Lead Gulch, CA Elevation: 4,079 feet. Population: 12...and dropping.
Burned out LA cop J. J. Coburn leaves the LAPD drug squad and moves to the desert in search of his uncle’s murderer, to be followed by some for peace and quiet. Unfortunately, all are in short supply in Lead Gulch.
Blonde and beautiful mayor Chris Layton secretly supports Lead Gulch’s proud, elderly, destitute citizens by working as a photographer for Hot Hunks calendars. When she has a photo shoot in Mexico and gets tangled up with a drug cartel, it’s up to Coburn and the geriatric town folks to save her.
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Chris Layton had never been in old Jake’s bedroom before. Not that she was exactly in it now. She gripped the doorframe hard enough to leave dents in the splintery wood and stared around the Spartan room, stared at everything except Jake’s body stretched out on the narrow bed. Until she couldn’t avoid it any longer.
Jake, cold and still but somehow peaceful looking, his hands folded on his chest. Except for being completely motionless and stiff, he looked like he was sleeping.
She crossed the room with halting, reluctant steps and touched his hand. Cold.
She glanced around the room. No sign of a struggle, no overturned furniture, nothing out of place. Just a silent, too-still man stretched out under a faded, gray quilt.
Strange things had been happening in Lead Gulch lately, but Jake’s death looked to be natural and peaceful. Not a bad thing for him, even if it happened too soon. A very bad thing for those who depended on him, which included everyone in town.
Jake’s death not only meant loss of a good friend. It also meant more responsibility to weigh down her life. For most of the others, it might mean death if she couldn’t handle that responsibility.
She had to stop dithering. For a moment she wished she could shriek and wait for someone to rush in and take care of all the pesky little details that were going to have to be taken care of. Not going to happen, though. She was in charge, the mayor, even though Lead Gulch wasn’t really a town. It was up to her to deal.
So she would.
But she lingered, standing at the side of the bed. “Goddammit, Jake,” she whispered. A tear streaked down her face. “Goddammit. I’m gonna miss you, old friend.”
She touched his cheek, a last brief connection with the man who had meant so much in her life, and turned away to go tell the other inhabitants of her town that the population had dropped to twelve. In a town where the average age was in the seventies, the news wasn’t all that unexpected, but it was always a blow.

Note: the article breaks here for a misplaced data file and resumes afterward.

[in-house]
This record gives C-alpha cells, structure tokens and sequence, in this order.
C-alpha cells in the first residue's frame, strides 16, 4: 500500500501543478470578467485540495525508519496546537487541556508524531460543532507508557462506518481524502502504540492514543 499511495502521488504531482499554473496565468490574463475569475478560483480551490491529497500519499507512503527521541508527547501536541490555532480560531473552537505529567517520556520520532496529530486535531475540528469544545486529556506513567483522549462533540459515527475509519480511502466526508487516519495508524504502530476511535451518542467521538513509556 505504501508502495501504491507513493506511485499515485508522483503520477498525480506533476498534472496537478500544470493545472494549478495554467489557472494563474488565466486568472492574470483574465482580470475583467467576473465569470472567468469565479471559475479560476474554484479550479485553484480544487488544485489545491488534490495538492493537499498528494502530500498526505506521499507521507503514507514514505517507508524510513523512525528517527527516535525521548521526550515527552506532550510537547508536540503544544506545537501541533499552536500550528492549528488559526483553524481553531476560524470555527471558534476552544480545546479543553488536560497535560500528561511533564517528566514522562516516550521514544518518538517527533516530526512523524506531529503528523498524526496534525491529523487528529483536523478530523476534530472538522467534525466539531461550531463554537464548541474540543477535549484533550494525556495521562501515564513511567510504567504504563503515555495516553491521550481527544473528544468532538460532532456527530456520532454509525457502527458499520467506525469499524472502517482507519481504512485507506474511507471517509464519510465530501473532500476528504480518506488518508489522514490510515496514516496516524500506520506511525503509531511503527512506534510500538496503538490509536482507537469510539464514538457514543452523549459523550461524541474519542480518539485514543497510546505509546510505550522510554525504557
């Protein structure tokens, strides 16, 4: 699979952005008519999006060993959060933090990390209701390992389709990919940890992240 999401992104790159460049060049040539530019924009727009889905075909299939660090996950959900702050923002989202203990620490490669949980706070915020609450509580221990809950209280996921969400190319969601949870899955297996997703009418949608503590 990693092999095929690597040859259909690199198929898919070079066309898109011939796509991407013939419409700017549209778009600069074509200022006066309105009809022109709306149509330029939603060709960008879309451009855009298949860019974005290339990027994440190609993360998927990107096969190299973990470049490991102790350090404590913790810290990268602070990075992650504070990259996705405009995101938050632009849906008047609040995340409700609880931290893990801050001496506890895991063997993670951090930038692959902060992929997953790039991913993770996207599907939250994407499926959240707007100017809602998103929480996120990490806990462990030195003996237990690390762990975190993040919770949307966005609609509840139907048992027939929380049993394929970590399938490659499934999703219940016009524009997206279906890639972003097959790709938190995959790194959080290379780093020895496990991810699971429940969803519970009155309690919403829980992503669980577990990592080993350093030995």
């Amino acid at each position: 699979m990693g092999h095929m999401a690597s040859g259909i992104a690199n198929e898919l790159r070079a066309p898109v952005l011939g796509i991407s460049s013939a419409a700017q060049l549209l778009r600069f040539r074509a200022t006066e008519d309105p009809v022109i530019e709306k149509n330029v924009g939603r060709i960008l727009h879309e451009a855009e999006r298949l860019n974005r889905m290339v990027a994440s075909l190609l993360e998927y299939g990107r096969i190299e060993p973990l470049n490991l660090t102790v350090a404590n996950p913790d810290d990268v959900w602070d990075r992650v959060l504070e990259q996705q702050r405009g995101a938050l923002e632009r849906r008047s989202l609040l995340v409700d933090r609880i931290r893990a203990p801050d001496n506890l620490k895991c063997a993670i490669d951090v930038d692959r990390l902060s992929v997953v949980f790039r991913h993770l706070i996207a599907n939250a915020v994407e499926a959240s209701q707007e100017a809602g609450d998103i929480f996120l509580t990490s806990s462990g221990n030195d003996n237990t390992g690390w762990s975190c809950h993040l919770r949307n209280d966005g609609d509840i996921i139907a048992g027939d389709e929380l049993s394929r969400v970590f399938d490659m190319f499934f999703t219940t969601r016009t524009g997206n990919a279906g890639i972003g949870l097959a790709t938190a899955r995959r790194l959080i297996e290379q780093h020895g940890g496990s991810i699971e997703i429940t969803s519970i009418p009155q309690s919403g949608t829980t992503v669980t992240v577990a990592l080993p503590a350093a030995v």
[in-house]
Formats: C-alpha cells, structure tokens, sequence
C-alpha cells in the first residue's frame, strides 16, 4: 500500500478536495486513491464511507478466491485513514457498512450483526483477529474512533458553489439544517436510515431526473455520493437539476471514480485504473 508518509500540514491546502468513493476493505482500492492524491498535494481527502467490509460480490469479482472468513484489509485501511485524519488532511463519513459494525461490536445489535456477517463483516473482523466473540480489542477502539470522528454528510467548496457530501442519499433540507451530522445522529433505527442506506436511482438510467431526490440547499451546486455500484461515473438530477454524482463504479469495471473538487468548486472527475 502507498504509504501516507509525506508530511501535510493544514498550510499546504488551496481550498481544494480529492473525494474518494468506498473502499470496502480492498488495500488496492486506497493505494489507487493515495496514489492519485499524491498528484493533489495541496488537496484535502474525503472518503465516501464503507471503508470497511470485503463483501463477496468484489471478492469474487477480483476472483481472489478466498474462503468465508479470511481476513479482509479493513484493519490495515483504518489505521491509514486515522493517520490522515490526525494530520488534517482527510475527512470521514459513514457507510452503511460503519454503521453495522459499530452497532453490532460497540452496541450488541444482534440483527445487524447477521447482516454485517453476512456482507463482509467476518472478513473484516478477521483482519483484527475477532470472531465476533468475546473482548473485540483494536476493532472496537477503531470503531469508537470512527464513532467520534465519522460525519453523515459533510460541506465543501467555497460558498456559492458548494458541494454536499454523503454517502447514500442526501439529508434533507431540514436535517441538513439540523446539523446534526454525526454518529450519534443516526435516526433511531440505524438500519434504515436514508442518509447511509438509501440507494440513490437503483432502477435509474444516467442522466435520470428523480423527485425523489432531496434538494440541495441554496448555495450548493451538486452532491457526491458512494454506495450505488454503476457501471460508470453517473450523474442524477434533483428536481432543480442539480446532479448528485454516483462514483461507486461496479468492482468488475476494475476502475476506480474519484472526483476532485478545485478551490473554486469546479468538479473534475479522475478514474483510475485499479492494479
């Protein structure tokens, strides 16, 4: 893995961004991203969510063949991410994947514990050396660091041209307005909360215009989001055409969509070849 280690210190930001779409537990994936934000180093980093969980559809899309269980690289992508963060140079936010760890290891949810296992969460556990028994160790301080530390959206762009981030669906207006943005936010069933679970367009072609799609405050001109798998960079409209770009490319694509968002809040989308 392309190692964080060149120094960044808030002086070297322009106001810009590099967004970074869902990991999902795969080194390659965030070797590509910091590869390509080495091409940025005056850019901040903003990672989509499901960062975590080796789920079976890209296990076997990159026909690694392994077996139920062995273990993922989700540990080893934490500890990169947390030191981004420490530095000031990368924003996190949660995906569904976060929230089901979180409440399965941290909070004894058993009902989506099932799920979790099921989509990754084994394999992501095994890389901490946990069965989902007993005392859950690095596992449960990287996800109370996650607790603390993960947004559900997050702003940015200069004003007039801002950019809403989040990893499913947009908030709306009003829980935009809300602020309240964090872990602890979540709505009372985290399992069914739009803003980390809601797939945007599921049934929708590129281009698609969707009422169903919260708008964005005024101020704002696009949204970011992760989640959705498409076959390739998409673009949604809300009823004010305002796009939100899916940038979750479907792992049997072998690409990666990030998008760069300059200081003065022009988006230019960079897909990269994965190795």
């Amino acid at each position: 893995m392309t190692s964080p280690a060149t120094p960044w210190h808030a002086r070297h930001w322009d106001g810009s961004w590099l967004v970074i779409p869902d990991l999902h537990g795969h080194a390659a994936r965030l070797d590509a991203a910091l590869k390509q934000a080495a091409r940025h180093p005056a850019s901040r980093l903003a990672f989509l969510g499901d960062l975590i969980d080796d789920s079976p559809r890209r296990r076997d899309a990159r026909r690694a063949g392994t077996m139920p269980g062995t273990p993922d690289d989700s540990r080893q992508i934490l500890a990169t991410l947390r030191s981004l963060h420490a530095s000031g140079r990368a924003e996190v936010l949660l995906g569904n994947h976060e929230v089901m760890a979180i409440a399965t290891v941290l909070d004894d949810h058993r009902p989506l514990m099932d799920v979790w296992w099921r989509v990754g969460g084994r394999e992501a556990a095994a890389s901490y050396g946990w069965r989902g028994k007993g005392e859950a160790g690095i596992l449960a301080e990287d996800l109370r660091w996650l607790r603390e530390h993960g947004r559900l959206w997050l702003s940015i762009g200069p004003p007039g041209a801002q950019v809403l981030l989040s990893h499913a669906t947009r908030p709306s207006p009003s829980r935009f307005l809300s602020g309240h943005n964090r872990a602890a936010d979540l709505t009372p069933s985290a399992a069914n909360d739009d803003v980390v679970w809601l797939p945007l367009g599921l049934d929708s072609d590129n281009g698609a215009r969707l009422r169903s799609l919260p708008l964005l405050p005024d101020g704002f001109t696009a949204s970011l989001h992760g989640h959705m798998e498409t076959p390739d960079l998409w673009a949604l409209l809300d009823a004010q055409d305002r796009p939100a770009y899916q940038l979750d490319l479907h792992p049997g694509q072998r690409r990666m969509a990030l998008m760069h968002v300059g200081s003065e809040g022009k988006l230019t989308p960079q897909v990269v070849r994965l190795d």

They would all grieve for the loss of an old friend. She was the one who had to deal with the loss of the town treasury.
* * *
Detective J. J. Coburn, LAPD, knew the day was turning to shit when Captain Delacourt ended the morning briefing by saying, “Dismissed. Coburn, come by my office before you leave.”
Burn picked up his notes and followed the captain down the hall into the Office of Reprimand. Lucky that didn’t mean anything to him any more. He was out of here in another week. Some things were more necessary than jobs, and finding his uncle’s killer was one of them.
Delacourt threw himself into his chair and glared at Burn across his terrifyingly bare desk, his face hard and angry. “What’s this shit about?” he demanded, waving Burn’s letter of resignation.
Burn assumed the parade rest position, face impassive, hands locked behind his back. “It’s my resignation, sir. My request for leave was denied—” As if the captain needed to hear that. He’d been the one to do the denying. “—so I quit.”
Delacourt leaned back in his chair and got that slit-eyed look that boded no good for whoever was standing in front of him. “Sit down.”
Years of obeying Delacourt’s orders had Burn dropping into a chair. Anger and grief over Jake’s death had him speaking up. “I’m not open to argument, sir. I will be leaving.”
Delacourtsteepled his fingers and regarded Burn thoughtfully. “I checked with the Inyo County sheriff after you requested leave. He didn’t think there was anything hinky about your uncle’s death. ‘Natural causes, no suspicious circumstances’ was what he told me.”